Holy Bullies

Back in the fall the mainstream media jumped on the viral internet story of a little boy who wanted to be Daphne (from ScoobieDoo) for Halloween.

I wrote a little post about it here when CNN psychologist Dr. Gardere suggested that having a gay child was really every parent’s worst nightmare.

Well fast forward a few months and the blogger mom has recently posted an epilogue to her adventures with homophobic grown-ups jumping all over her for failing to shame her son into submission to rigid gender norms.

Her latest post chronicles how her church community headed up by the Pastor has embraced her message of respect for difference and celebration of childhood glee.

According to the holy powers that be, mom is “promoting gayness” and she had better stop – or no more communion with the congregation.


Read her post below, and if you belong to a spiritual community consider what they are doing to combat or contribute to this sort of hate and harm to families.

We really must expect more from one another.

Epilogue Let me be very clear, this is not a manifesto against organized religion, church, Christianity, its various denominations, etc. This is about a singular event, the repercussions it has had on me and my family, and the fact that bullying can come from just about anywhere. If you are unfamiliar with this blog or need a refresher, I encourage you to go back and read this post, My Son Is Gay. So here we go. These are the facts that lead up to this ra … Read More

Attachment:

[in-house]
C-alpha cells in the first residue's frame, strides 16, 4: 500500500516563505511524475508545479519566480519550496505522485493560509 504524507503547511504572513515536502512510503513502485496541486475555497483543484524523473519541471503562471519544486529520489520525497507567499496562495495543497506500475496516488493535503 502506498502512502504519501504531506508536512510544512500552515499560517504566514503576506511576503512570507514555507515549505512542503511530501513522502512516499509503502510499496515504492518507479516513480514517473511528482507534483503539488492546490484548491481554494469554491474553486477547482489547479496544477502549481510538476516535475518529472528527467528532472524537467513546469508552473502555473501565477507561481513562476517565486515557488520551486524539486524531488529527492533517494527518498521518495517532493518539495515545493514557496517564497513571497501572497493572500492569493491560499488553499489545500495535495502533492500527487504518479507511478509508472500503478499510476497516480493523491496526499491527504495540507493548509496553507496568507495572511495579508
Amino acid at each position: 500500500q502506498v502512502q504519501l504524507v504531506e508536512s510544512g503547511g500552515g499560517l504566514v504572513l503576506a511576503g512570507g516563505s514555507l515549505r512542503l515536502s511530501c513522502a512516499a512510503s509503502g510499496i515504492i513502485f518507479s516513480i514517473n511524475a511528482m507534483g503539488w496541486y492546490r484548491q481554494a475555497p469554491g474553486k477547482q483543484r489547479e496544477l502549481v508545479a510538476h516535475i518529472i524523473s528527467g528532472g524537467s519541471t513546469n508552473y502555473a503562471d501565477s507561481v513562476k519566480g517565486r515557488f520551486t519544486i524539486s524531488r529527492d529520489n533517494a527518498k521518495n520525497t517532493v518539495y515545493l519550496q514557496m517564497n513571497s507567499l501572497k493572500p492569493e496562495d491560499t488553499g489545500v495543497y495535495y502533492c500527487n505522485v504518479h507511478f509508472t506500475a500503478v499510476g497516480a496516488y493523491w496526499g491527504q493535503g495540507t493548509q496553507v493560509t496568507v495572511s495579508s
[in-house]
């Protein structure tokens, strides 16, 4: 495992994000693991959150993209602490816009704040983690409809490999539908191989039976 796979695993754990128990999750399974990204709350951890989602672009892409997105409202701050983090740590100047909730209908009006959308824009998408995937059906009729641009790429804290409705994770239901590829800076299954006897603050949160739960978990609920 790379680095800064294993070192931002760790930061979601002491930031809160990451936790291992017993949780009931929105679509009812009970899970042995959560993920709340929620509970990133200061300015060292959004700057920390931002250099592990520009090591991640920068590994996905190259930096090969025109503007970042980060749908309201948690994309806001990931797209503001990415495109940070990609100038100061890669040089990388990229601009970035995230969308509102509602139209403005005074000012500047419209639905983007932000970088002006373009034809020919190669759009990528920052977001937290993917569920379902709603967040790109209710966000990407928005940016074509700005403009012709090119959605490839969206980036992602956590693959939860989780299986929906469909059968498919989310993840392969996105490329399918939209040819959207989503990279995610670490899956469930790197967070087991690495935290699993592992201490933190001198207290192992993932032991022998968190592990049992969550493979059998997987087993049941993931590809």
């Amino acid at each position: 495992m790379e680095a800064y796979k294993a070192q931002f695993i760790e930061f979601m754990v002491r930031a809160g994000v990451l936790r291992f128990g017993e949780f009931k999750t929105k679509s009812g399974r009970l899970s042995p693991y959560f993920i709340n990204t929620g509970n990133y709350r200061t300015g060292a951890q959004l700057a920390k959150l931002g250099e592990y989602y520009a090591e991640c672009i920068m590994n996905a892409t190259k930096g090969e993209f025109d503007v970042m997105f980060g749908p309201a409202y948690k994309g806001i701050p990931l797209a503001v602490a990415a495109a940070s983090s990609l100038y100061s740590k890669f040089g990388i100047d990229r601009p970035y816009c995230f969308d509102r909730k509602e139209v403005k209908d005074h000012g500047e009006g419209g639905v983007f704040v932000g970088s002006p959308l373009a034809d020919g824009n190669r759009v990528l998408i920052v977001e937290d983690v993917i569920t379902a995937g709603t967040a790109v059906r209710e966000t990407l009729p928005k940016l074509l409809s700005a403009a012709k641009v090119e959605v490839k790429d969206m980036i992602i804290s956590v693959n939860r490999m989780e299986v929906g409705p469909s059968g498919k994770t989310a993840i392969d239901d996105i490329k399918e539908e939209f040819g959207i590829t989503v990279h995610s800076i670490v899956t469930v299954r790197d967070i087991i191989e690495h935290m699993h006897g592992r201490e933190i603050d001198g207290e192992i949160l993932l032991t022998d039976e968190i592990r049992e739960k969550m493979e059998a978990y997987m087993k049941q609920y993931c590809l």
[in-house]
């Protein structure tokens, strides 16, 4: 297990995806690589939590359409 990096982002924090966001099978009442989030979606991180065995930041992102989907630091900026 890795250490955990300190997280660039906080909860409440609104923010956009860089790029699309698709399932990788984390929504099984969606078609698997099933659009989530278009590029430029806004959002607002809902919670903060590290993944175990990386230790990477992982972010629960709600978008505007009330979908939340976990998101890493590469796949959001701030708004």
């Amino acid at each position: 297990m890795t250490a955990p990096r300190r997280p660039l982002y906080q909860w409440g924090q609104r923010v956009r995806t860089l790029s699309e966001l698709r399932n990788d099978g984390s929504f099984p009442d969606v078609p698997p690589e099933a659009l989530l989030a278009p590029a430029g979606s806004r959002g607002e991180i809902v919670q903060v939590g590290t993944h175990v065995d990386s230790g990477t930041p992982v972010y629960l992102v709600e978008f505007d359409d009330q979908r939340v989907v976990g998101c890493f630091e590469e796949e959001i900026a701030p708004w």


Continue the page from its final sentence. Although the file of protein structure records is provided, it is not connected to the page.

via Nerdy Apple Bottom



Filed under Uncategorized

4 responses to “Holy Bullies

  1. *SIGH!* There’s nothing so christian as being a psychological thug in the name of Jesus.

    It is to weep.

  2. Lisa

    I am so tired of hypocrisy in religion, from any faith. Sigh.

  3. Julia

    I have pondered the relative good that comes from religion so often. Sure I have seen the generative social good religion can bring communities first hand. But it seems the more closely I track it, the more I am simply terrified at the psychological and ethical hold it has over someone like this blogger mother. I find myself more concerned and compelled with her struggle than I am with the Pastor, the church ladies or the like.

  4. Lisa

    I agree Julia. I recognize the need for faith and the urge to believe that explains our existence, but so often psychological ramifications and the moral hold religions on people is disturbing. When guilt becomes an overpowering emotion, it can really destroy someone–and many religions use it as a tool for training. Do this, believe this, or you will be working against _____ (fill in the blank). But, nobody is perfect.